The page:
The Traveling Brown Bear

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What to Expect: Ukai Fishing

What to Expect: Ukai Fishing

Over 1300 years ago, historical rulers like Oda Nobunaga and Tokugawa Ieyasu patronized ukai held on the Nagara River (Gifu and Seki Cities) and has been protected by the Imperial Household Agency as the only "Goryo-ukai (Imperial Cormorant Fishing) held at its "Goryoba" (fishing grounds for the Agency).

Ukai is a traditional fishing method using "u" (Japanese Cormorant) to catch ayu (sweetfish). Fishing season starts every night from May 11th to October 15th except on the day of harvest moon or when the river swells. Ukai begins with six long, wooden boats each manned by an "Usho" and two boatmen. Usho (mastery title granted by the Imperial Household Agency) wields amazing techniques to handle 10-12 birds on leashes, encourages birds with calls "ho-ho" while boatmen tap edge of the boats to startle ayu. The distinctive soundscape includes the flowing river, wooden poles boatme n manipulate through the water and flames of the hanging fire lantern. Lured to the river's surface and startled by the flames, ayu try to escape in the reflection of the light. The cormorants dive and catch the ayu with their large beaks. Larger fish can be retrieved later as the cormorants are leashed loosely around their necks.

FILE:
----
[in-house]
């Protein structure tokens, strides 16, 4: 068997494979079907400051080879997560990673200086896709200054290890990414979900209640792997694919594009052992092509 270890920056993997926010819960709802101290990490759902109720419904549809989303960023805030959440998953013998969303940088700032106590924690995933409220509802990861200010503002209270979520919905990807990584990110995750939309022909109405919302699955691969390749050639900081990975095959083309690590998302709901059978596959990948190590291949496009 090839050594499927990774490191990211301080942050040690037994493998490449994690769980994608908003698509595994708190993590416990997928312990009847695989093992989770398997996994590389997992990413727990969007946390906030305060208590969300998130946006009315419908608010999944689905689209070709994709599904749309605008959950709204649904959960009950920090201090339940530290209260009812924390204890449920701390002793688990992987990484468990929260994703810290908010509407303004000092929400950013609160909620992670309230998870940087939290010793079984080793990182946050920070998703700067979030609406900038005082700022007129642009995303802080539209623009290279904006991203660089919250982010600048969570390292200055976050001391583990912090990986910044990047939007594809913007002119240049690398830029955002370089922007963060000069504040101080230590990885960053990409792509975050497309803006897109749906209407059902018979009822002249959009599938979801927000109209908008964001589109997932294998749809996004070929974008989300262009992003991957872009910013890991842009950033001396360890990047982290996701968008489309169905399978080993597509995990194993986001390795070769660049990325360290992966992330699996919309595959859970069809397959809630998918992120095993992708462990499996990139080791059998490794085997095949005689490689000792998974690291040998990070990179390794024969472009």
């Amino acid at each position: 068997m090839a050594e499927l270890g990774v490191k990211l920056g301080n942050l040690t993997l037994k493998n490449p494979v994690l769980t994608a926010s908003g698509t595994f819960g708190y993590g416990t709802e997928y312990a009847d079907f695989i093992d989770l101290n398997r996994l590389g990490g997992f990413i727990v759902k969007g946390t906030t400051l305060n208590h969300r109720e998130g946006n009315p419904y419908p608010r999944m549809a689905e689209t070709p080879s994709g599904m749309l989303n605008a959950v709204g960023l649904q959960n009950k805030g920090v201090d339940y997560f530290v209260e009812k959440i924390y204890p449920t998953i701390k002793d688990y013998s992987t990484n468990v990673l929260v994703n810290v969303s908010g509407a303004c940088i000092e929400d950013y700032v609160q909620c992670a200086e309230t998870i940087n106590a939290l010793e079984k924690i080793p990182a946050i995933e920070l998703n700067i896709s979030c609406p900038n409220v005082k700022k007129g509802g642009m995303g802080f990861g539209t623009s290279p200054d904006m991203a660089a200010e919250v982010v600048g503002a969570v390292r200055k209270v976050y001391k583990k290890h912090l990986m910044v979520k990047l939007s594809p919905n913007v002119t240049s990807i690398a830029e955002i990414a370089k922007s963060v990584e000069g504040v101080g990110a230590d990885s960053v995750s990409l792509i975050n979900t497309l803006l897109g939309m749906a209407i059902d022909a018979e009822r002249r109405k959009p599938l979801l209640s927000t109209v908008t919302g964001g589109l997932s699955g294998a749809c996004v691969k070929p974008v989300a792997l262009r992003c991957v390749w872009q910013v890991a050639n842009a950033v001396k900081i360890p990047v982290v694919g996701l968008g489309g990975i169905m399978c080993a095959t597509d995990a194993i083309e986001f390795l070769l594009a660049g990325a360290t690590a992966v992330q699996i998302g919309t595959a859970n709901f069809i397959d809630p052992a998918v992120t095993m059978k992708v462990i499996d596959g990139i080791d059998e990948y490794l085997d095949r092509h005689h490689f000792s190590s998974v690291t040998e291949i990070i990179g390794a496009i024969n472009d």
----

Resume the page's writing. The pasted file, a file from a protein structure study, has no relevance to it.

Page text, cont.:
We got to experience this ancient method up close and I have to admit I had mixed feelings about it. Seeing these birds tied up and have them catch fish then grab them by their necks when it catches a fish or two then throw them back in the water. Even though I know they’ve trained these birds it really hit that soft spot in my heart.


Then again, it is hard to go against tradition that has been a huge part of Japanese heritage. What do you think?


We met up at their booth around 5:30pm wherein we were directed to our assigned boat. We paid ¥3500 each which doesn’t include anything so we bought food and drinks elsewhere.


A boat can fit 15-20 people. They have a smaller boat usually for private groups or hotel deals. It’s usually ¥1,000 to ¥2000 more since it comes with a set meal.


We were taken in the middle of Nakagarawa river and wait until the sun sets that evening. As soon as the sun went down, there were 7 boats with trained ukai on the side of the boats.


We saw how they’ve caught fishes and the boatmen demonstrated the whole process. It was interesting to witness another culture’s methods that’s for sure.


If you do want to see it, I’ve added the link below for the local company who handles this activity. Let me know what are your thoughts about this, would love to hear from you.


LOCATION
1-2, Minato-machi, Gifu City 500-8009
Phone: 058-262-0104

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